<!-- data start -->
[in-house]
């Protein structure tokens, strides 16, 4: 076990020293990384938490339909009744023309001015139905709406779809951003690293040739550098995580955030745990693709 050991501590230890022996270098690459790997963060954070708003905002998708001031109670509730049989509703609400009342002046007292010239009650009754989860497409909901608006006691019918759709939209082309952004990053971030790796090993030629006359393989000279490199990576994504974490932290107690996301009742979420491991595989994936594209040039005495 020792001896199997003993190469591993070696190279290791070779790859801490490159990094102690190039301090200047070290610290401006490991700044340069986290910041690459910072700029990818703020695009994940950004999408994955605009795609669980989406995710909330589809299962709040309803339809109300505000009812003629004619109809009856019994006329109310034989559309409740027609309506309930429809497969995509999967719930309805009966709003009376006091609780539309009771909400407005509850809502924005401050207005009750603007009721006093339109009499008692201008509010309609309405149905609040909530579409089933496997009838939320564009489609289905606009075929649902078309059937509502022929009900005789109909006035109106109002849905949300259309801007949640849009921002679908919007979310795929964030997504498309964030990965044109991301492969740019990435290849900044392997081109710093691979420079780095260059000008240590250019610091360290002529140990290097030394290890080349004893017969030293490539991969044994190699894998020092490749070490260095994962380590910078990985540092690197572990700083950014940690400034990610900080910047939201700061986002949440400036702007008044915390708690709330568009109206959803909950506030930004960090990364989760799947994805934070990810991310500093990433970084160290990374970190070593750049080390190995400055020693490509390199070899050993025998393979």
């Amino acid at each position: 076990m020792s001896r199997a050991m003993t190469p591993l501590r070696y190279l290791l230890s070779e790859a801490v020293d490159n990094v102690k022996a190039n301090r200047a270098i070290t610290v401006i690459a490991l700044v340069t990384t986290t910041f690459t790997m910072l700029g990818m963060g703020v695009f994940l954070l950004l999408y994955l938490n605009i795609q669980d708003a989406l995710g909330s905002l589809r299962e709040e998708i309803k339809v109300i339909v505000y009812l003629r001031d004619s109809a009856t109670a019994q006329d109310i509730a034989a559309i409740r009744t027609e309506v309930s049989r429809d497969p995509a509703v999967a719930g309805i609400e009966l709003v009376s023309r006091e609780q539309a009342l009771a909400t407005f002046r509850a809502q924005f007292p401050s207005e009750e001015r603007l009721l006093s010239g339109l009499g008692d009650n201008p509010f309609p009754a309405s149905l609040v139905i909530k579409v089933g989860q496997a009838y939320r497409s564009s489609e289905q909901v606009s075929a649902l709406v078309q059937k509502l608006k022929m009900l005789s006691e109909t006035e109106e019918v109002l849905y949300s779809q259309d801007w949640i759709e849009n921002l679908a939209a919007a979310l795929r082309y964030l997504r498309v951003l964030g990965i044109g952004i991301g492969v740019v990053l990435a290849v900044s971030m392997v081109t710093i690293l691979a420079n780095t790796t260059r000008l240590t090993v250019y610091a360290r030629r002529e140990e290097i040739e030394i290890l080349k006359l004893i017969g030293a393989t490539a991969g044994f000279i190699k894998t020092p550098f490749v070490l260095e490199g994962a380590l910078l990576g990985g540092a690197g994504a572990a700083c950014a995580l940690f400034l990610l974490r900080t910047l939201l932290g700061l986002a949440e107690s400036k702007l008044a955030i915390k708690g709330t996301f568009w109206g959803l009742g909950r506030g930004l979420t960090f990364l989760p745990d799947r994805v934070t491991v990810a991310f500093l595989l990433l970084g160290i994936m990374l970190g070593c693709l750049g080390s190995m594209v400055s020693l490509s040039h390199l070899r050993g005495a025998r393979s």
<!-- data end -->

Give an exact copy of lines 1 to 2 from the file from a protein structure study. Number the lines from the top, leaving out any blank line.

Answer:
[in-house]
């Protein structure tokens, strides 16, 4: 076990020293990384938490339909009744023309001015139905709406779809951003690293040739550098995580955030745990693709 050991501590230890022996270098690459790997963060954070708003905002998708001031109670509730049989509703609400009342002046007292010239009650009754989860497409909901608006006691019918759709939209082309952004990053971030790796090993030629006359393989000279490199990576994504974490932290107690996301009742979420491991595989994936594209040039005495 020792001896199997003993190469591993070696190279290791070779790859801490490159990094102690190039301090200047070290610290401006490991700044340069986290910041690459910072700029990818703020695009994940950004999408994955605009795609669980989406995710909330589809299962709040309803339809109300505000009812003629004619109809009856019994006329109310034989559309409740027609309506309930429809497969995509999967719930309805009966709003009376006091609780539309009771909400407005509850809502924005401050207005009750603007009721006093339109009499008692201008509010309609309405149905609040909530579409089933496997009838939320564009489609289905606009075929649902078309059937509502022929009900005789109909006035109106109002849905949300259309801007949640849009921002679908919007979310795929964030997504498309964030990965044109991301492969740019990435290849900044392997081109710093691979420079780095260059000008240590250019610091360290002529140990290097030394290890080349004893017969030293490539991969044994190699894998020092490749070490260095994962380590910078990985540092690197572990700083950014940690400034990610900080910047939201700061986002949440400036702007008044915390708690709330568009109206959803909950506030930004960090990364989760799947994805934070990810991310500093990433970084160290990374970190070593750049080390190995400055020693490509390199070899050993025998393979």